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Geng Jianyi

Geng Jianyi was born in Zhengzhou, Henan province in 1962. He graduated from the Zhejiang Academy of Fine Arts, Oil Painting Department. Today he lives and works in Hangzhou. GENG Jianyi has exhibited widely since his first show in 1989. Recent exhibitions include: The Seventh Shenzhen Sculpture Biennale, OCAT, Shenzhen (2012); GENG Jianyi, WU Shanzhuan, YANG Fudong: Waterworks, ShanghART H-Space, Shanghai (2011); Thirty Years of Chinese Contemporary Art, Minsheng Art Museum, Shanghai (2010); The Real Thing, Contemporary Art from China, Tate Liverpool, U.K. (2007); Zooming into Focus, Beijing National Museum of Art (2005); 5th Shanghai Biennale: Techniques of the Visible, Shanghai Art Museum (2004); 4th Gwangju Biennale (2002), Living in Time - Contemporary Artists from China, Hamburger Bahnhof, Berlin (2001). And recent solo exhibitions include: Wu Zhi, Geng Jianyi Works 1985-2008 , Minsheng Art Museum, Shanghai (2012).



Jury Statement:


Geng Jianyi has been awarded the CCAA Lifetime Contribution Award for the 2012 Chinese Contemporary Art Awards. Considering the contemporary art world being ever more subsumed by fashion, speed, short attention spans, the ups and downs of global financial capital and politics, this jury wishes to award a unique artist of outstanding artistic achievement whose work has not been, until recently, researched and appreciated and whose oeuvre offers many further opportunities for research.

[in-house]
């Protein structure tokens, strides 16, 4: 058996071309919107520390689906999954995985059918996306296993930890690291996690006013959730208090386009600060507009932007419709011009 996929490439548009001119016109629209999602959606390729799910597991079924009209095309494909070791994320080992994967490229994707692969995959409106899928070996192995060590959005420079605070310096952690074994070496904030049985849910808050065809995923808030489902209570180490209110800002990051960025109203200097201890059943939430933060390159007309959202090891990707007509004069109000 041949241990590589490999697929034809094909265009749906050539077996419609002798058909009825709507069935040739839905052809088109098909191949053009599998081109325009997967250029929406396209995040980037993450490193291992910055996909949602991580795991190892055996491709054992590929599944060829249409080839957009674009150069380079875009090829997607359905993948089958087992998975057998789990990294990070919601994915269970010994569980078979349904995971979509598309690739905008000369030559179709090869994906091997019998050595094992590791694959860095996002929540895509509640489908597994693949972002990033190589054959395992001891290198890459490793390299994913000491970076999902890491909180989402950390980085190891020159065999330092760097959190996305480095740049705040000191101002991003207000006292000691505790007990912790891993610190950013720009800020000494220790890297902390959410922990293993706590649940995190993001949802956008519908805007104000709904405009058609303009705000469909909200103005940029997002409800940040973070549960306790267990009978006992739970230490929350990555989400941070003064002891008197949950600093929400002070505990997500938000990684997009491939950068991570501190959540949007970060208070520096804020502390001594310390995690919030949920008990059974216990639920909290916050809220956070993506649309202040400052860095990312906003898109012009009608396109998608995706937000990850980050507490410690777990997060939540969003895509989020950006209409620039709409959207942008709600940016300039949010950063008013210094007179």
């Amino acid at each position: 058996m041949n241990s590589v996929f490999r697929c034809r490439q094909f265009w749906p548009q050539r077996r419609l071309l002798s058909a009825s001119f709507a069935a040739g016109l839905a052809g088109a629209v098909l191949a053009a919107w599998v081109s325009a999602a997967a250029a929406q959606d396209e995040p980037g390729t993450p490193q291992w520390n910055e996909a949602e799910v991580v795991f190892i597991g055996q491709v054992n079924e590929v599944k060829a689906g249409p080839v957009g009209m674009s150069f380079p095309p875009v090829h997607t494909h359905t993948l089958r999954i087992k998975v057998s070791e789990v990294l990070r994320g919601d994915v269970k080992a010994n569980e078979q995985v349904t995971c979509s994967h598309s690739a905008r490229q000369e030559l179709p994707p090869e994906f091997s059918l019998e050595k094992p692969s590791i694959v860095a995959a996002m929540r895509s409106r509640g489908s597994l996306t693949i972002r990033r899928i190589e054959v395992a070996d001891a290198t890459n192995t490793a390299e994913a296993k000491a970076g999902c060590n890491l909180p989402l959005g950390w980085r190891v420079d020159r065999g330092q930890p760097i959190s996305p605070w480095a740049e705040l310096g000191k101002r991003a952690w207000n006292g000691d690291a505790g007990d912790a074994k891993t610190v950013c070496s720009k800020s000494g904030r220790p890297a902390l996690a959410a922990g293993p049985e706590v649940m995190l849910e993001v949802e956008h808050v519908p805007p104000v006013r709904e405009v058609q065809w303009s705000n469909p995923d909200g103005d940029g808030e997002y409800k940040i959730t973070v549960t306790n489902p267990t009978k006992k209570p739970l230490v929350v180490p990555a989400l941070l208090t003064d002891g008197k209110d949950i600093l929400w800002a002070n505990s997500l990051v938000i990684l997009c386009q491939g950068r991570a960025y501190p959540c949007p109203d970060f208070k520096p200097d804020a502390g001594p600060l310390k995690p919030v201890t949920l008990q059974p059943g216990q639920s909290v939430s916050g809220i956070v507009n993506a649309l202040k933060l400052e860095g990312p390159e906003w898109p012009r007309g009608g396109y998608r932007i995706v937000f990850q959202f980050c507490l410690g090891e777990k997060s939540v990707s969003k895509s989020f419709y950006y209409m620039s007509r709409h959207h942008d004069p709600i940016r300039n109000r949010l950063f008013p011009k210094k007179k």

As a practitioner of Chinese contemporary art for over thirty years, Geng Jianyi has moved beyond the limits of his times in many ways, confronting different historical and social orders and exploring the nature of subjectivity through diverse media, materials and techniques including painting, print‐making, artists books, video, installation and performative actions involving other persons and his relations with others. In a world characterized by a sense of provisionality and precariousness, of anonymity and plural subjectivity, Geng Jianyi has evoked and subtly verified the fragile yet transformative potential of the singular subject in an urgent, unadulterated, perceptive and imaginative manner. Through the notion of the repeated gesture and form, of the print, and of the imprint, the philosophical dimensions of his work allude to the paradox of repetition and uniqueness, as well as to the exercise of individuation such as when one attempts to copy and imitate one’s own gestures of daily, repetitive labour in an act of commitment and practice. His distancing from doctrinal definitions, fashionable trends, and mainstream institutions has helped over the years to sustain a sense of autonomy, therefore forming the basis of an individual journey in an age that is without epic but may be with poetry – beset by contingencies and necessities.